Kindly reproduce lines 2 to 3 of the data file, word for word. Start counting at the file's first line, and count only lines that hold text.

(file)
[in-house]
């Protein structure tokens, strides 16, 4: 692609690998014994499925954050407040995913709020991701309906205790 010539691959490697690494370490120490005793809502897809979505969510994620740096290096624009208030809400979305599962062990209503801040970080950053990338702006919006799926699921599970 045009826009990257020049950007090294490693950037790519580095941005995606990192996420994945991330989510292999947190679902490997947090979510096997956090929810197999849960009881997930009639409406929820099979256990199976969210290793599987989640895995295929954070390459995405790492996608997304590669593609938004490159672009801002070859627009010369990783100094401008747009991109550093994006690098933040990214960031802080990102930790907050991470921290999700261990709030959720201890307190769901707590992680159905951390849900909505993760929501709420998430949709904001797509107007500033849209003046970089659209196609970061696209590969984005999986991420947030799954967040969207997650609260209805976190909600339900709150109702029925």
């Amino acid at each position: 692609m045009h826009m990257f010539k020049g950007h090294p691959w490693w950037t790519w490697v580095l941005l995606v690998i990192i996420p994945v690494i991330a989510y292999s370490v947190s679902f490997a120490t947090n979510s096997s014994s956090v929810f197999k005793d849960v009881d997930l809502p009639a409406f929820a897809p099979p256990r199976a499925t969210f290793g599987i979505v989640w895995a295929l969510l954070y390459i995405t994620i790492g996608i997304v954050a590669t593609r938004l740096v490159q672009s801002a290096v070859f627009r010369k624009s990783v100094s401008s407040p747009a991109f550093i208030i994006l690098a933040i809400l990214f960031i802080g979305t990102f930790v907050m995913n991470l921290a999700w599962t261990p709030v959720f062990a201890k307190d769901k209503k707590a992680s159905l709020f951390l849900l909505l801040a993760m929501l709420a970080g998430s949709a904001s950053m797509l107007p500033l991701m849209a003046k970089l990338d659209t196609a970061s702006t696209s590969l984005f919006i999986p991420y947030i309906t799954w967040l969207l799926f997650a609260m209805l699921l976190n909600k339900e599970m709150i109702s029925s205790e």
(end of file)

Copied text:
């Protein structure tokens, strides 16, 4: 692609690998014994499925954050407040995913709020991701309906205790 010539691959490697690494370490120490005793809502897809979505969510994620740096290096624009208030809400979305599962062990209503801040970080950053990338702006919006799926699921599970 045009826009990257020049950007090294490693950037790519580095941005995606990192996420994945991330989510292999947190679902490997947090979510096997956090929810197999849960009881997930009639409406929820099979256990199976969210290793599987989640895995295929954070390459995405790492996608997304590669593609938004490159672009801002070859627009010369990783100094401008747009991109550093994006690098933040990214960031802080990102930790907050991470921290999700261990709030959720201890307190769901707590992680159905951390849900909505993760929501709420998430949709904001797509107007500033849209003046970089659209196609970061696209590969984005999986991420947030799954967040969207997650609260209805976190909600339900709150109702029925």
């Amino acid at each position: 692609m045009h826009m990257f010539k020049g950007h090294p691959w490693w950037t790519w490697v580095l941005l995606v690998i990192i996420p994945v690494i991330a989510y292999s370490v947190s679902f490997a120490t947090n979510s096997s014994s956090v929810f197999k005793d849960v009881d997930l809502p009639a409406f929820a897809p099979p256990r199976a499925t969210f290793g599987i979505v989640w895995a295929l969510l954070y390459i995405t994620i790492g996608i997304v954050a590669t593609r938004l740096v490159q672009s801002a290096v070859f627009r010369k624009s990783v100094s401008s407040p747009a991109f550093i208030i994006l690098a933040i809400l990214f960031i802080g979305t990102f930790v907050m995913n991470l921290a999700w599962t261990p709030v959720f062990a201890k307190d769901k209503k707590a992680s159905l709020f951390l849900l909505l801040a993760m929501l709420a970080g998430s949709a904001s950053m797509l107007p500033l991701m849209a003046k970089l990338d659209t196609a970061s702006t696209s590969l984005f919006i999986p991420y947030i309906t799954w967040l969207l799926f997650a609260m209805l699921l976190n909600k339900e599970m709150i109702s029925s205790e």